Microsoft emitted a fresh preview of command-line darling PowerShell 7 last night, highlighting some additional slurping - and how to shut it off.
PowerShell 7 Preview 3, which is built on .NET Core 3.0 Preview 8, is the latest step on the way to final release at the end of 2019 and a potential replacement for the venerable PowerShell 5.1.
The first preview dropped back in May and the gang has made solid progress since. This time around, the team has opted to switch on all experimental features of the command-line shell by default in order to get more feedback on whether those features are worth the extra effort to gain "stable" status.
Those preferring their command-line tools to be of at least Release Candidate or Stable status need not fear - the enforced enjoyment of experimental features will not be in those builds.
PowerShell head honcho Steve Lee also noted that once in General Availability, it will be the first Long Term Servicing (LTS) release of the tool and will be supported for as long as the underlying .NET Core 3.1 is.
.NET Core 3.1, tentatively due for release in November this year, is intended to be the LTS version of the framework and so should see three years of support.
Longevity aside, there are a number of useful features, some targeted squarely at Windows (stripping away reasons to stay with PowerShell 7's more Windows-focused ancestors) and others that simply make life easy for script fans. The ability to stick a -Parallel parameter to ForEach-Object in order to execute scriptblocks in parallel is a good example, as is a -ThrottleLimit parameter to keep the thread usage under control.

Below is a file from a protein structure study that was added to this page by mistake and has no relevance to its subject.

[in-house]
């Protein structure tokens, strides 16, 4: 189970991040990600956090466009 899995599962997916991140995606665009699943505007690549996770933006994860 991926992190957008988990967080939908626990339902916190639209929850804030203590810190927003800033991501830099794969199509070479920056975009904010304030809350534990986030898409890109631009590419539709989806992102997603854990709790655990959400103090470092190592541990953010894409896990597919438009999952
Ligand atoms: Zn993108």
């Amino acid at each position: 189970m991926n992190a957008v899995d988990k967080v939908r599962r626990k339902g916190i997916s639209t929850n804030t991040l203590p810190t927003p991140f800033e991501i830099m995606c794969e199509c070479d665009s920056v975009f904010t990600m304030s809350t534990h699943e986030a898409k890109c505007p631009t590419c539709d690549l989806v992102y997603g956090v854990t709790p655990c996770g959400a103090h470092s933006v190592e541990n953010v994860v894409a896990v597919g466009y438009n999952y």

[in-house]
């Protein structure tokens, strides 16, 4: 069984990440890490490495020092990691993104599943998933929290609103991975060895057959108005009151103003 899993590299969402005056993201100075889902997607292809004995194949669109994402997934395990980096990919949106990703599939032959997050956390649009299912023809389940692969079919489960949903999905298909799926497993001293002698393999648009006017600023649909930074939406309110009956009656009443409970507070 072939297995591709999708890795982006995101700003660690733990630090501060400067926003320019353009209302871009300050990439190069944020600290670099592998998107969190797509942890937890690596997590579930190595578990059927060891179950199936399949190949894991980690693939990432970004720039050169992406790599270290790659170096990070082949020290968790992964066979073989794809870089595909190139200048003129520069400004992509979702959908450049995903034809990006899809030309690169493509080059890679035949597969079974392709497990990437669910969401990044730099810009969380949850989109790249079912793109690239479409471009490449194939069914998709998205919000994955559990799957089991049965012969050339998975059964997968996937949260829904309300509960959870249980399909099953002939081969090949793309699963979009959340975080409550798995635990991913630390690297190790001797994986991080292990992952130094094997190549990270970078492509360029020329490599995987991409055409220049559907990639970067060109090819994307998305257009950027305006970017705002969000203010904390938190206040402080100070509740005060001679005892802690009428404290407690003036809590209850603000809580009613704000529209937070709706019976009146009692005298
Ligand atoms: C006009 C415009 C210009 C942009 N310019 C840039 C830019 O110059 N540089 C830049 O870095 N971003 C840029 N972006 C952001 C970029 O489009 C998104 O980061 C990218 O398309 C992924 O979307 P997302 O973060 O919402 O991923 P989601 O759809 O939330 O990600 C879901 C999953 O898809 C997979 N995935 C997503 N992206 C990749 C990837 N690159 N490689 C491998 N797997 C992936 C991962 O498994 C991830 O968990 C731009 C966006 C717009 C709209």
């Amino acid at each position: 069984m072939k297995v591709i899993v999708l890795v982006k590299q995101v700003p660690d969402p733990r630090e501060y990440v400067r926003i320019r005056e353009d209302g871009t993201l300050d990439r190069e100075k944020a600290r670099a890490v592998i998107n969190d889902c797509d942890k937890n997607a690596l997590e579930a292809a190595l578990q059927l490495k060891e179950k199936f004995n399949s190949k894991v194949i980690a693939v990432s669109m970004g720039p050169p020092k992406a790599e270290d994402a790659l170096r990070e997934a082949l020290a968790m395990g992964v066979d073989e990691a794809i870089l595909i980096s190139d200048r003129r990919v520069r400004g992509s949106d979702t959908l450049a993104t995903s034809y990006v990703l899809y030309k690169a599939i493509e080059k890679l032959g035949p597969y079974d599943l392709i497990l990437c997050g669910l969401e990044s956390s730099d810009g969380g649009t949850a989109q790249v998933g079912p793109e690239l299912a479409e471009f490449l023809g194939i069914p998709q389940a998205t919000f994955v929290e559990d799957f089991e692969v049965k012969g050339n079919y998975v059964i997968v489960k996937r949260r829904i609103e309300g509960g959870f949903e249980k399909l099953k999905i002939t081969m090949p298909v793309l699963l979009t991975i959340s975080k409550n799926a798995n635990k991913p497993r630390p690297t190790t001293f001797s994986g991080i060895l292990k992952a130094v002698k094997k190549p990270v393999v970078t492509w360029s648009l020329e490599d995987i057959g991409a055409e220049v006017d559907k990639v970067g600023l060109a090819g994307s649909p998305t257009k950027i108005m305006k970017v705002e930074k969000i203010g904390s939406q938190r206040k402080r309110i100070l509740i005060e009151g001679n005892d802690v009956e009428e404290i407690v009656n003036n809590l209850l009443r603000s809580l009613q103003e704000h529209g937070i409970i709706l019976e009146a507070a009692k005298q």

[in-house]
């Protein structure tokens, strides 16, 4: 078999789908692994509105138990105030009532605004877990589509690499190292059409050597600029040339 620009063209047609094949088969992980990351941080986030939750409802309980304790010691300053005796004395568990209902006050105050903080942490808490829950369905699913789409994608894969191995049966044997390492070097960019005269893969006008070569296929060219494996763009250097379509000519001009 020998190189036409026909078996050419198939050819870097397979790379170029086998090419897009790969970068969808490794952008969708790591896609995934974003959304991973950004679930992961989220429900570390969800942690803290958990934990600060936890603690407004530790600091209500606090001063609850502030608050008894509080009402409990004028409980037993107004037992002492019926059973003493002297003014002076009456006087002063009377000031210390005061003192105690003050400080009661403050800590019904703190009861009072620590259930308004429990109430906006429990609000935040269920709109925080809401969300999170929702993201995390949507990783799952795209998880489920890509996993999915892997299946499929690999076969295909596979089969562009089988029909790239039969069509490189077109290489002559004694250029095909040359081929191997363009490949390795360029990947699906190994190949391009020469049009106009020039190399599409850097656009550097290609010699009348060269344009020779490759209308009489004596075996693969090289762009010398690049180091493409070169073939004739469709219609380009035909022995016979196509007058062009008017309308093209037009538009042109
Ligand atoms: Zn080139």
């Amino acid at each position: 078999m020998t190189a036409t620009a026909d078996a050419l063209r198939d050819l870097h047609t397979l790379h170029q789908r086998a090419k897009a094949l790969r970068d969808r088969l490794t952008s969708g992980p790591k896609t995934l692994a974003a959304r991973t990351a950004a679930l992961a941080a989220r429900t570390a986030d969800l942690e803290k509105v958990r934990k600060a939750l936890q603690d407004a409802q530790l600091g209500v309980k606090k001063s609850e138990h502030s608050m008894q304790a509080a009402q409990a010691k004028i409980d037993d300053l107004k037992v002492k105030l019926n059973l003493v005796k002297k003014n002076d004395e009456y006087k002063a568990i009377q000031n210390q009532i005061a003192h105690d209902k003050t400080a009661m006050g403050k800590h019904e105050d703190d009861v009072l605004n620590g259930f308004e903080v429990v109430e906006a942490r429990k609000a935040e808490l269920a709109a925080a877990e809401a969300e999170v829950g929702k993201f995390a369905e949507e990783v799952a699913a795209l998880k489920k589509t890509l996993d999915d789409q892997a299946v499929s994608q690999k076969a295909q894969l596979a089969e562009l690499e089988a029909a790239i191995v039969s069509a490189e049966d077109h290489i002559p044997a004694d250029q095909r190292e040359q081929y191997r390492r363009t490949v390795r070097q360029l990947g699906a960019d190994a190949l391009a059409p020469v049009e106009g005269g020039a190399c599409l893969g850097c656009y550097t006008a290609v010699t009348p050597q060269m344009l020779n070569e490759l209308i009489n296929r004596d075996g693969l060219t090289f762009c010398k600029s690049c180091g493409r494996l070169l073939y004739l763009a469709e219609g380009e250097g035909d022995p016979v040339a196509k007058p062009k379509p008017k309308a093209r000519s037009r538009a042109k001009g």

However, it's not all good news. Lee, with impressive openness, highlighted the extra telemetry PowerShell would be capturing with this release. Microsoft's Sydney Smith provided further details and, perhaps more importantly for some users, explained how to turn the slurping off.
New data points being collected include counts of application types such as Cmdlets and Functions, hosted sessions and PowerShell starts by type (API vs Console).
It all seems innocuous enough and the company wants the information to balance the postings on feedback forums by the, er, more vocal members of the community in order to understand how the tool is being used.
However, for the benefit of those who get twitchy about the slurping of data, Smith highlighted the POWERSHELL_TELEMETRY_OPTOUT environment variable, which can be set to the true, yes or 1 to stop PowerShell squirting anything back at Redmond's servers.
We've asked Microsoft for a bit more detail and will update if the software giant responds.
And, of course, you can always scrutinise what is lurking within GitHub yourself if you have a spare afternoon or two. ®